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New BRI ocean cargo route rides wave of success

Copyfrom:China DailyPost Time:2018-10-17 09:15:05

More goods are being transported to Europe, thanks to the 21st Century Maritime Silk Road and dedicated rail networks. Jiang Chenglong reports from Valencia, Spain. 

In early September, Pedro Pastor Martinez and his wife were selecting toys and baseball caps for their young grandson at a large department store. They looked the caps over and occasionally tried them on as Chinese pop songs played in the background. 

The store in Valencia, Spain's third-largest city, is called Hiper Number One, and the manager and sales assistants are all Chinese. "We love the goods here because the prices are low but the quality is high," Martinez said. 

A number of young parents and their children were also in the store, choosing notepads for the upcoming back-to-school season. They probably didn't realize that the notepads were made in China and transported thousands of kilometers on giant container ships. 

"Our store has thousands of different kinds of goods, most of them made in Yiwu, Zhejiang province, in East China," said Lu Xiao, manager of the 3,000-square-meter outlet. 

Yiwu, which likes to be known as "the world of commodities", has several large trade centers that operate under the name of Yiwu International Trade City. The complex is home to more than 70,000 stores selling a wide range of goods across the world, including clothing, shoes, hardware and building materials. 

Ancient and modern

In 2013, President Xi Jinping proposed the Belt and Road Initiative, comprising the Silk Road Economic Belt and the 21st Century Maritime Silk Road, with the aim of promoting business and cultural exchanges between China and trading partners, old and new.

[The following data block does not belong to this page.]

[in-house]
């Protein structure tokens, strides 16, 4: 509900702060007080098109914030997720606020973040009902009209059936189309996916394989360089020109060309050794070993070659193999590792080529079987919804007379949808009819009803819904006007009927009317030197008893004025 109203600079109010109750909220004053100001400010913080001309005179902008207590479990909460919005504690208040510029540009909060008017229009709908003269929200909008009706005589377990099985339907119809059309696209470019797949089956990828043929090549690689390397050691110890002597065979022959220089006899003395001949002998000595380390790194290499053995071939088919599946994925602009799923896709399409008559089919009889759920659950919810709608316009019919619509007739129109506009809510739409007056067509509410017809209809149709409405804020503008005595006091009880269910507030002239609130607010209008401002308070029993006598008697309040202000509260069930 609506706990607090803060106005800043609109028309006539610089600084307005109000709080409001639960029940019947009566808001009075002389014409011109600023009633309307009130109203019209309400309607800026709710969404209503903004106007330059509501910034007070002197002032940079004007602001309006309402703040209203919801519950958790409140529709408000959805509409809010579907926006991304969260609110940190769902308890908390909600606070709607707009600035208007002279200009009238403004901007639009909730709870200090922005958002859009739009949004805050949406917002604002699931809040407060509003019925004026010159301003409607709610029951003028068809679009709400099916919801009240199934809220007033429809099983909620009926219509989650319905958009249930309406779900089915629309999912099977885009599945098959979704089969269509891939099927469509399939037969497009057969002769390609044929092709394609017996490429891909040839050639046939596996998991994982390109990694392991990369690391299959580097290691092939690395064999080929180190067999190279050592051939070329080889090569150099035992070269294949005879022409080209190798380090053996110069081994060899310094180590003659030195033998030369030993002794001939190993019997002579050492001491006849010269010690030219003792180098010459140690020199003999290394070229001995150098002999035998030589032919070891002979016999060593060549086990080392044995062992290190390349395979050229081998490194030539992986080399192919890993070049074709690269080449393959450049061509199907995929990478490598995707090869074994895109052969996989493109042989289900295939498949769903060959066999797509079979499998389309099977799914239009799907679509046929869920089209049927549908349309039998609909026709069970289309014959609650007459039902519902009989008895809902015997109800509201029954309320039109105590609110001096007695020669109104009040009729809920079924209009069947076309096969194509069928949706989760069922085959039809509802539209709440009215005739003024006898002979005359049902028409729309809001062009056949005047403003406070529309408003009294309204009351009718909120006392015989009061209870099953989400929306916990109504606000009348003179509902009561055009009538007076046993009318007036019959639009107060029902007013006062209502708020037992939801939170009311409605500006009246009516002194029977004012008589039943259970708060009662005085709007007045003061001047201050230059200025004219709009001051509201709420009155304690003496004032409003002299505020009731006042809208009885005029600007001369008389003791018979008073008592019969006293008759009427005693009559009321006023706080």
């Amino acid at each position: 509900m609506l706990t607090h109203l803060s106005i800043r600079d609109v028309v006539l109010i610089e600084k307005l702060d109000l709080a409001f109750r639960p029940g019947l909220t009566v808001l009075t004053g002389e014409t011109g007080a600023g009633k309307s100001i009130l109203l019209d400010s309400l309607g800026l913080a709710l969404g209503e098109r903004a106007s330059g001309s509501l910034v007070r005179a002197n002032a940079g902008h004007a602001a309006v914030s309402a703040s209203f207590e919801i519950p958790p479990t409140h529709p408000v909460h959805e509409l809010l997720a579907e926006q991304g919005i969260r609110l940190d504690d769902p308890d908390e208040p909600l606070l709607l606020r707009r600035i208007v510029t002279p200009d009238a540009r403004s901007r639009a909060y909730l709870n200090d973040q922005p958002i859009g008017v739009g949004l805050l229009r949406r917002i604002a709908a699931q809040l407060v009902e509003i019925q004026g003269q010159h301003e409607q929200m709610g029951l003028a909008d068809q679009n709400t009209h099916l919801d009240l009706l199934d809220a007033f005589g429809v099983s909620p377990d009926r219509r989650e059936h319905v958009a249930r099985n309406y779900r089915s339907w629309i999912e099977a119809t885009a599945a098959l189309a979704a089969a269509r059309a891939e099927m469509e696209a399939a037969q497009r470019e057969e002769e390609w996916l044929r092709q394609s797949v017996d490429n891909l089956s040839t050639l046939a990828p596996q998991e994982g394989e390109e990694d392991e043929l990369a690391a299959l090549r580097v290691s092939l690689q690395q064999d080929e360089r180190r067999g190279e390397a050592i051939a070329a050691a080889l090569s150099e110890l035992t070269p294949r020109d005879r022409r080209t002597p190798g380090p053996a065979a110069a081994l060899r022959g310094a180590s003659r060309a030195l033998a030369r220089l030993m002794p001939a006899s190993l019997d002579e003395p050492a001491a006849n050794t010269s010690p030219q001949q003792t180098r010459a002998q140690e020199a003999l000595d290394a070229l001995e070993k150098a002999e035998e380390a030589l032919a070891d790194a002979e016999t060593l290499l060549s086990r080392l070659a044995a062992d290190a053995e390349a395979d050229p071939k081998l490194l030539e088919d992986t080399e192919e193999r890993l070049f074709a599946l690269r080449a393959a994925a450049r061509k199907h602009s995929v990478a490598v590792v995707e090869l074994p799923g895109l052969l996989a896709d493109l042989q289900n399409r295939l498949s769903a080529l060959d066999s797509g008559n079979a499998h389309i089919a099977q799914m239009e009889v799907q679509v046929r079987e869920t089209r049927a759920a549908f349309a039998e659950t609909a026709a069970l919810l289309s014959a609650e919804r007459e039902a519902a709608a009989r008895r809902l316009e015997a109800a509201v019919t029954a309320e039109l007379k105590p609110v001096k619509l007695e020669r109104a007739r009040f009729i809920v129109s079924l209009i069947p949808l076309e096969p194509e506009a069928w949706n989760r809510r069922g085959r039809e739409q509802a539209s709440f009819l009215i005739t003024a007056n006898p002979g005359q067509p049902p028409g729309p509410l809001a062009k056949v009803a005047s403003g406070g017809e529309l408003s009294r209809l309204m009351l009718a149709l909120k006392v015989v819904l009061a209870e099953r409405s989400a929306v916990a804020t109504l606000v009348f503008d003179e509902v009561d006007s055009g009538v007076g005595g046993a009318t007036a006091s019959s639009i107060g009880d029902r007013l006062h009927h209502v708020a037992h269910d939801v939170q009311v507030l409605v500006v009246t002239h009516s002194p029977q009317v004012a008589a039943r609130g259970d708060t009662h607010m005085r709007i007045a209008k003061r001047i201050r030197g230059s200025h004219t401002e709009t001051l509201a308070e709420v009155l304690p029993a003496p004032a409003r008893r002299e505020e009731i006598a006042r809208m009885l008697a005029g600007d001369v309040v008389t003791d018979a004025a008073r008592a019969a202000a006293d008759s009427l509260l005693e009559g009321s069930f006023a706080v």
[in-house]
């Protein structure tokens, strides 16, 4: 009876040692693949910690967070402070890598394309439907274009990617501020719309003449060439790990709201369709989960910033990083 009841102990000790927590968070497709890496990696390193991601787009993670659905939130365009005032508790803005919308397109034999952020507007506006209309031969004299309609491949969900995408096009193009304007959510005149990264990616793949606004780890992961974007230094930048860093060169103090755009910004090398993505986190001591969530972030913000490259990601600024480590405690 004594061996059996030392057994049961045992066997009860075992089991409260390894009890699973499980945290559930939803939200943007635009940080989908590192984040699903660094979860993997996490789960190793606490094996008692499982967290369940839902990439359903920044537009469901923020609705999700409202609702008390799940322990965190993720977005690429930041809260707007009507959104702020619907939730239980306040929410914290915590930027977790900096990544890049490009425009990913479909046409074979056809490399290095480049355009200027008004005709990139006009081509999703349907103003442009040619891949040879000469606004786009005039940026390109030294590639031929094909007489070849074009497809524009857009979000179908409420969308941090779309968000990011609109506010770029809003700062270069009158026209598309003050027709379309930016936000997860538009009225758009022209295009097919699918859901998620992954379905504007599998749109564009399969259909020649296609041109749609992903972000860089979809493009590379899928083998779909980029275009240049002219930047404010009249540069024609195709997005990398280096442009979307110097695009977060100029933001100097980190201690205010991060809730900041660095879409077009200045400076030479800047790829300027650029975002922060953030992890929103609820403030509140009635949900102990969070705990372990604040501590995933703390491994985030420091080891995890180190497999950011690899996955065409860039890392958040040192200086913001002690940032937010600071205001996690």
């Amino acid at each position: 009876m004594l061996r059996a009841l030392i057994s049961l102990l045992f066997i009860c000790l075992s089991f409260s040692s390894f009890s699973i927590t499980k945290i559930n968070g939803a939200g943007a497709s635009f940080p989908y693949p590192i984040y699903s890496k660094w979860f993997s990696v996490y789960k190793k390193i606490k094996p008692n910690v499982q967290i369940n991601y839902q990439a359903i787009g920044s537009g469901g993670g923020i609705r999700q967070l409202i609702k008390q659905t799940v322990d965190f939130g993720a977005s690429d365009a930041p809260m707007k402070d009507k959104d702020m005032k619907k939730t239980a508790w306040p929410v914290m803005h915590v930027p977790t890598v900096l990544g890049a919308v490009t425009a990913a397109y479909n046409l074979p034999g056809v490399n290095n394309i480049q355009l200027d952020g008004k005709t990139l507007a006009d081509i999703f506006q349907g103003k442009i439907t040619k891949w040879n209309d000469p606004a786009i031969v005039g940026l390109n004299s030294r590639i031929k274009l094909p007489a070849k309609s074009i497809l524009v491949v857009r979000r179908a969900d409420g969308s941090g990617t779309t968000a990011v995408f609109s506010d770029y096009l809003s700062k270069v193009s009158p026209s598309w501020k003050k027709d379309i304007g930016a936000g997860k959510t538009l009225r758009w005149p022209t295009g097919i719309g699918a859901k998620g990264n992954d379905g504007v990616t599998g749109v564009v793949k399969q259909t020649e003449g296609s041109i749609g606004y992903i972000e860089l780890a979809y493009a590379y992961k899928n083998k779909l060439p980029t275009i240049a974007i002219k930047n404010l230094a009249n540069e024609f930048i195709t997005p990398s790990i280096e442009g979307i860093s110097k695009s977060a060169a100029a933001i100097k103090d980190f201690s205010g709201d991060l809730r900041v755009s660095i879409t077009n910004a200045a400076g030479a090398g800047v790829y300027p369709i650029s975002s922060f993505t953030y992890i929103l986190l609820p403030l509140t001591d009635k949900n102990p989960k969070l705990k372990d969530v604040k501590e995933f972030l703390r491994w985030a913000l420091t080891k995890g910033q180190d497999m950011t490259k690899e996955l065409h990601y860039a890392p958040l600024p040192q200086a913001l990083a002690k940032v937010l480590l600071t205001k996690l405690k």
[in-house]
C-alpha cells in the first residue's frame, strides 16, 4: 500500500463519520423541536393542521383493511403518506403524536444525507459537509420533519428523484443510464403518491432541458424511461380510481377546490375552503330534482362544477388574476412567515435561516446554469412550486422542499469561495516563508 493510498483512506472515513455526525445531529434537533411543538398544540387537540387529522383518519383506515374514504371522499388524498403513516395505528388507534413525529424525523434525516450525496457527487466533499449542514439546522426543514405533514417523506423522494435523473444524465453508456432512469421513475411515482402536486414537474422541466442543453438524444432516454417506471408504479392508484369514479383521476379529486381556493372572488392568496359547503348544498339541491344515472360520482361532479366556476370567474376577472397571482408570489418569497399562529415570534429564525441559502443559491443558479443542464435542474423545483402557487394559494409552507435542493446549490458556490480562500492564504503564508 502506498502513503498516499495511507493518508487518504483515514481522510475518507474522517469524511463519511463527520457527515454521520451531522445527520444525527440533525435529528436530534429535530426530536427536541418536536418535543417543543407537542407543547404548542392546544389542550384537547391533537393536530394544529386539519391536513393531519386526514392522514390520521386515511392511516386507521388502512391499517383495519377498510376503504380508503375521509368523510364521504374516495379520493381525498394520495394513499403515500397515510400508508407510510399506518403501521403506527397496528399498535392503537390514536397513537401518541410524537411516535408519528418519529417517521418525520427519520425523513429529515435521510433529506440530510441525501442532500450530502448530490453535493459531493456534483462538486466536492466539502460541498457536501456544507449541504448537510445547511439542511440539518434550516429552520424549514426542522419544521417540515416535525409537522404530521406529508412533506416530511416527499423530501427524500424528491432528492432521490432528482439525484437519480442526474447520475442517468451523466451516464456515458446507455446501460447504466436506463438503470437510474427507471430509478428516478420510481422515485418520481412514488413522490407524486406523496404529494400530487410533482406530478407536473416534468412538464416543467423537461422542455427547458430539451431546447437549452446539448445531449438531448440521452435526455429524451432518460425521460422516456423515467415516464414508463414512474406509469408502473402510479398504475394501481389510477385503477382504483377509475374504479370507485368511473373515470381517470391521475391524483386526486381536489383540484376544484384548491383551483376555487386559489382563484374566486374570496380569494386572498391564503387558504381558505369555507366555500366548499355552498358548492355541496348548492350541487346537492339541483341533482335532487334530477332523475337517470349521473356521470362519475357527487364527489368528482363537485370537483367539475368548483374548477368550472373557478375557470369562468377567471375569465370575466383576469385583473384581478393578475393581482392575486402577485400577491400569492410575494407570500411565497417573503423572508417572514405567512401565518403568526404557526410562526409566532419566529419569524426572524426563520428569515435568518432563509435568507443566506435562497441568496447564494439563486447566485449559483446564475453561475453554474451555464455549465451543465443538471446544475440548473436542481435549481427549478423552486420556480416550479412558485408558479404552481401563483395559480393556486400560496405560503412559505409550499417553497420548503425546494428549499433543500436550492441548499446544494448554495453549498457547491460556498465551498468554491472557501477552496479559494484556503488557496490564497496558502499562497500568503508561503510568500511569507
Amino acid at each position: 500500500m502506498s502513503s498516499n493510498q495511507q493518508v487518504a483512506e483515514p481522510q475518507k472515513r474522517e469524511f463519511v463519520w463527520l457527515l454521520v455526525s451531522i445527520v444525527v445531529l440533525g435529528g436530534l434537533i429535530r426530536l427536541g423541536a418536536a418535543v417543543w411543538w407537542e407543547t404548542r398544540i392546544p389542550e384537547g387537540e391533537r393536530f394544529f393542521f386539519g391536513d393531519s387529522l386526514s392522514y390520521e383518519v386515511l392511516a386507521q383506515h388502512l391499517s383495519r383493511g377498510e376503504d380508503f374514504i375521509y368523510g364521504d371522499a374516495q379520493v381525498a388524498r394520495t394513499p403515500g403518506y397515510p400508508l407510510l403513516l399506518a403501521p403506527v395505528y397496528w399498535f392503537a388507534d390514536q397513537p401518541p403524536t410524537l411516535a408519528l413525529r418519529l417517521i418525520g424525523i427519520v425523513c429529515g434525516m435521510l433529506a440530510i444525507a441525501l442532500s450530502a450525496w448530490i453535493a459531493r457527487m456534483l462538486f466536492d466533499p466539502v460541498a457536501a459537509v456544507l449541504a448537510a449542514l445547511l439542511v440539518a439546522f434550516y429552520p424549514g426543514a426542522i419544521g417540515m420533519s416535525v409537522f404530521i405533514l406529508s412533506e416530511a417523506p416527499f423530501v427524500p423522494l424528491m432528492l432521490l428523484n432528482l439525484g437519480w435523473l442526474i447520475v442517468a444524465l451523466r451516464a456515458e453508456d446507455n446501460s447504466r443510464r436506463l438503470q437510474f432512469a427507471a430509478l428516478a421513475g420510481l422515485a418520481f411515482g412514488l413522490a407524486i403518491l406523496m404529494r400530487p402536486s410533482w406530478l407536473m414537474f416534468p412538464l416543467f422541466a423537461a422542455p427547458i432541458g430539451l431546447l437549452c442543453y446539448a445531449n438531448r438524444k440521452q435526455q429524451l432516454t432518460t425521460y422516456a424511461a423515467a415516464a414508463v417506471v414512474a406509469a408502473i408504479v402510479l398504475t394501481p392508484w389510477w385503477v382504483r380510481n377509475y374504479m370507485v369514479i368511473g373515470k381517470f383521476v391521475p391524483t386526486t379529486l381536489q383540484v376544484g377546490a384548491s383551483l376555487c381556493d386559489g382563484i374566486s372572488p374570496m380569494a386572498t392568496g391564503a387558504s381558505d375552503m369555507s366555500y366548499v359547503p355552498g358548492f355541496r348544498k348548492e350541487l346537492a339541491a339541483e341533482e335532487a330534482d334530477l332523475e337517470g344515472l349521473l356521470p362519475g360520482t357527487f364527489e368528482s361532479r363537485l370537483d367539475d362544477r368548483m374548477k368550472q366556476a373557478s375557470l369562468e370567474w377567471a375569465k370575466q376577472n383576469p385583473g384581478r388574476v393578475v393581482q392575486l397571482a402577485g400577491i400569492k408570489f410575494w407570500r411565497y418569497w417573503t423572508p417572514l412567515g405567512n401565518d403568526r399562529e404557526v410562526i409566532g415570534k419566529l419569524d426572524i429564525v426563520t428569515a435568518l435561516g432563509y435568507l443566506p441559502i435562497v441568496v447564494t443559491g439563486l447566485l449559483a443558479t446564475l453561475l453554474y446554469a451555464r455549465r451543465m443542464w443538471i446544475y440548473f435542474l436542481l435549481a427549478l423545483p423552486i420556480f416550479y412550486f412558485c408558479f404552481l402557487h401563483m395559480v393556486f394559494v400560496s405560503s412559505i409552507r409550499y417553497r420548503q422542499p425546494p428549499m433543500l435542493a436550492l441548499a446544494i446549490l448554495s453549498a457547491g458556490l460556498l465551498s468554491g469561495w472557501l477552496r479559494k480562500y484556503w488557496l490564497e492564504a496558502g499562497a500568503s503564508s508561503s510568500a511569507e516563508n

The 21st Century Maritime Silk Road is based on an ancient sea route developed by renowned Ming Dynasty (1368-1644) admiral Zheng He, which ran from China to Europe via the South China Sea and the Indian Ocean. 

During the past five years, many Chinese-made commodities, including goods made in Yiwu, have been sent to countries in East and South Asia, West Africa and Europe along the new route, offering consumers a wider range of choices. 

After reaching Valencia Port by sea, the commodities are collected and sorted by an agency before being transported to local wholesalers and stores such as Hiper Number One. 

Yimi Store Group Corp is a leading Chinese retail agency in Spain, and its chairman, Dong Leran, has worked in the country for 13 years. "On average, two TEUs (Twenty-foot equivalent unit containers, the industry standard) of commodities from Yiwu are sent from Valencia to our warehouses every day," the 37-year-old said. "We have eight warehouses in Spain, housing more than 10,000 types of goods." 

Early last month, two TEUs destined for Dong's company arrived in Valencia, carried by MV Cosco Netherlands, a giant container ship with a capacity of 13,000 TEUs. 

The commodities are not only supplied to large stores such as Hiper Number One, but also to about 5,000 Chinese-run stores of various sizes across the country and well-known Western retailers, such as Walmart and Carrefour.


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